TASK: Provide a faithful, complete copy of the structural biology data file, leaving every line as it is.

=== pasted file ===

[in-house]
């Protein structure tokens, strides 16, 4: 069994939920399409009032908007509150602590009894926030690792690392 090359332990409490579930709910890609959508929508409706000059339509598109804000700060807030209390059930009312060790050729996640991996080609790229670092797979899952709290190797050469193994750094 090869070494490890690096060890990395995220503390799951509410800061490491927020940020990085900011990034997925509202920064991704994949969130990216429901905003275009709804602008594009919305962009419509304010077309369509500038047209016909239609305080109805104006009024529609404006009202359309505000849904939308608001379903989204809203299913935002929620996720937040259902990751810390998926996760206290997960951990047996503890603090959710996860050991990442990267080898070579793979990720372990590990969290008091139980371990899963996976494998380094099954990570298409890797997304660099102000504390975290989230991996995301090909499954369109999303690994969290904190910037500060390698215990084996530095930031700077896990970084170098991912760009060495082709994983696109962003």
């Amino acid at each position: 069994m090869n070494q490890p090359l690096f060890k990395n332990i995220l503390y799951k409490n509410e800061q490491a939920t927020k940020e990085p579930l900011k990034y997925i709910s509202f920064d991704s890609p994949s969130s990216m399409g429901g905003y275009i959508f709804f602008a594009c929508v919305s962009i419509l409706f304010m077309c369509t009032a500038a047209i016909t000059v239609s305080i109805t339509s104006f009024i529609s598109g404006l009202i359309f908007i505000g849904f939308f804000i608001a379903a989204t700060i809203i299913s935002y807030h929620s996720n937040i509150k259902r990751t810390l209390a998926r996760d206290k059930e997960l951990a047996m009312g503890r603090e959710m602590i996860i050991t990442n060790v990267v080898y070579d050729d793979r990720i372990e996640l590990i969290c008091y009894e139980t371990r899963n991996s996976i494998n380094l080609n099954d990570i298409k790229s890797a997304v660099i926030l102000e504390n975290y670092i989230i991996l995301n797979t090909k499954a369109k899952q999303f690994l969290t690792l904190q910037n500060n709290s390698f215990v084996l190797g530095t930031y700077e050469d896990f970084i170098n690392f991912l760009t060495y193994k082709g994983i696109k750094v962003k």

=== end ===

[in-house]
């Protein structure tokens, strides 16, 4: 069994939920399409009032908007509150602590009894926030690792690392 090359332990409490579930709910890609959508929508409706000059339509598109804000700060807030209390059930009312060790050729996640991996080609790229670092797979899952709290190797050469193994750094 090869070494490890690096060890990395995220503390799951509410800061490491927020940020990085900011990034997925509202920064991704994949969130990216429901905003275009709804602008594009919305962009419509304010077309369509500038047209016909239609305080109805104006009024529609404006009202359309505000849904939308608001379903989204809203299913935002929620996720937040259902990751810390998926996760206290997960951990047996503890603090959710996860050991990442990267080898070579793979990720372990590990969290008091139980371990899963996976494998380094099954990570298409890797997304660099102000504390975290989230991996995301090909499954369109999303690994969290904190910037500060390698215990084996530095930031700077896990970084170098991912760009060495082709994983696109962003």
């Amino acid at each position: 069994m090869n070494q490890p090359l690096f060890k990395n332990i995220l503390y799951k409490n509410e800061q490491a939920t927020k940020e990085p579930l900011k990034y997925i709910s509202f920064d991704s890609p994949s969130s990216m399409g429901g905003y275009i959508f709804f602008a594009c929508v919305s962009i419509l409706f304010m077309c369509t009032a500038a047209i016909t000059v239609s305080i109805t339509s104006f009024i529609s598109g404006l009202i359309f908007i505000g849904f939308f804000i608001a379903a989204t700060i809203i299913s935002y807030h929620s996720n937040i509150k259902r990751t810390l209390a998926r996760d206290k059930e997960l951990a047996m009312g503890r603090e959710m602590i996860i050991t990442n060790v990267v080898y070579d050729d793979r990720i372990e996640l590990i969290c008091y009894e139980t371990r899963n991996s996976i494998n380094l080609n099954d990570i298409k790229s890797a997304v660099i926030l102000e504390n975290y670092i989230i991996l995301n797979t090909k499954a369109k899952q999303f690994l969290t690792l904190q910037n500060n709290s390698f215990v084996l190797g530095t930031y700077e050469d896990f970084i170098n690392f991912l760009t060495y193994k082709g994983i696109k750094v962003k």